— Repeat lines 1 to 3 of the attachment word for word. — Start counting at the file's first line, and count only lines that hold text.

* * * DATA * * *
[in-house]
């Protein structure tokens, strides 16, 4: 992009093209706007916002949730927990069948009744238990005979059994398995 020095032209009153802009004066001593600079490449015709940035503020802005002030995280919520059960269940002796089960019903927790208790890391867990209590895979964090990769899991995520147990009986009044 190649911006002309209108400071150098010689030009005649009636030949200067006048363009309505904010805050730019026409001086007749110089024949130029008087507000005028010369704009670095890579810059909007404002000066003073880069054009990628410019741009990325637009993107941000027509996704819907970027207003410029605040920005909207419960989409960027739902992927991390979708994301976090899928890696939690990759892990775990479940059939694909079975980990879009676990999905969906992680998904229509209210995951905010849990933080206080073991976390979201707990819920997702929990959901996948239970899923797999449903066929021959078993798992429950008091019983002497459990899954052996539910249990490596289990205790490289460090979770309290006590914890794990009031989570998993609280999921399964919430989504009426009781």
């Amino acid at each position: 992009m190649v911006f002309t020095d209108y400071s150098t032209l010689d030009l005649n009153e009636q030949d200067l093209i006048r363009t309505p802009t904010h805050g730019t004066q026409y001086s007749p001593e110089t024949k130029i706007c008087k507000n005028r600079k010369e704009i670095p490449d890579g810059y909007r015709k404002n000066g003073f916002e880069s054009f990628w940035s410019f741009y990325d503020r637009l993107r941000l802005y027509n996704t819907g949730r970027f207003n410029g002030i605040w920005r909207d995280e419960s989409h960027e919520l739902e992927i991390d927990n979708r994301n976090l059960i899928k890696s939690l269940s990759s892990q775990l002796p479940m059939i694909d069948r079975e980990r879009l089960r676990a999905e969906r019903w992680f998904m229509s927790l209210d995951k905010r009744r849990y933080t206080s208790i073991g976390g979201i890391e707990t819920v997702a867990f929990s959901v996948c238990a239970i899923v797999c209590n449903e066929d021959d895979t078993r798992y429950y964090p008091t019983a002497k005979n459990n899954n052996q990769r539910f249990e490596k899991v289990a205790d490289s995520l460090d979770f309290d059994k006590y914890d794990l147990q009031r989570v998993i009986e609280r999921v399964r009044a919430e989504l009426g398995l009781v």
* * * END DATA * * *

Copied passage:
[in-house]
């Protein structure tokens, strides 16, 4: 992009093209706007916002949730927990069948009744238990005979059994398995 020095032209009153802009004066001593600079490449015709940035503020802005002030995280919520059960269940002796089960019903927790208790890391867990209590895979964090990769899991995520147990009986009044 190649911006002309209108400071150098010689030009005649009636030949200067006048363009309505904010805050730019026409001086007749110089024949130029008087507000005028010369704009670095890579810059909007404002000066003073880069054009990628410019741009990325637009993107941000027509996704819907970027207003410029605040920005909207419960989409960027739902992927991390979708994301976090899928890696939690990759892990775990479940059939694909079975980990879009676990999905969906992680998904229509209210995951905010849990933080206080073991976390979201707990819920997702929990959901996948239970899923797999449903066929021959078993798992429950008091019983002497459990899954052996539910249990490596289990205790490289460090979770309290006590914890794990009031989570998993609280999921399964919430989504009426009781």
């Amino acid at each position: 992009m190649v911006f002309t020095d209108y400071s150098t032209l010689d030009l005649n009153e009636q030949d200067l093209i006048r363009t309505p802009t904010h805050g730019t004066q026409y001086s007749p001593e110089t024949k130029i706007c008087k507000n005028r600079k010369e704009i670095p490449d890579g810059y909007r015709k404002n000066g003073f916002e880069s054009f990628w940035s410019f741009y990325d503020r637009l993107r941000l802005y027509n996704t819907g949730r970027f207003n410029g002030i605040w920005r909207d995280e419960s989409h960027e919520l739902e992927i991390d927990n979708r994301n976090l059960i899928k890696s939690l269940s990759s892990q775990l002796p479940m059939i694909d069948r079975e980990r879009l089960r676990a999905e969906r019903w992680f998904m229509s927790l209210d995951k905010r009744r849990y933080t206080s208790i073991g976390g979201i890391e707990t819920v997702a867990f929990s959901v996948c238990a239970i899923v797999c209590n449903e066929d021959d895979t078993r798992y429950y964090p008091t019983a002497k005979n459990n899954n052996q990769r539910f249990e490596k899991v289990a205790d490289s995520l460090d979770f309290d059994k006590y914890d794990l147990q009031r989570v998993i009986e609280r999921v399964r009044a919430e989504l009426g398995l009781v």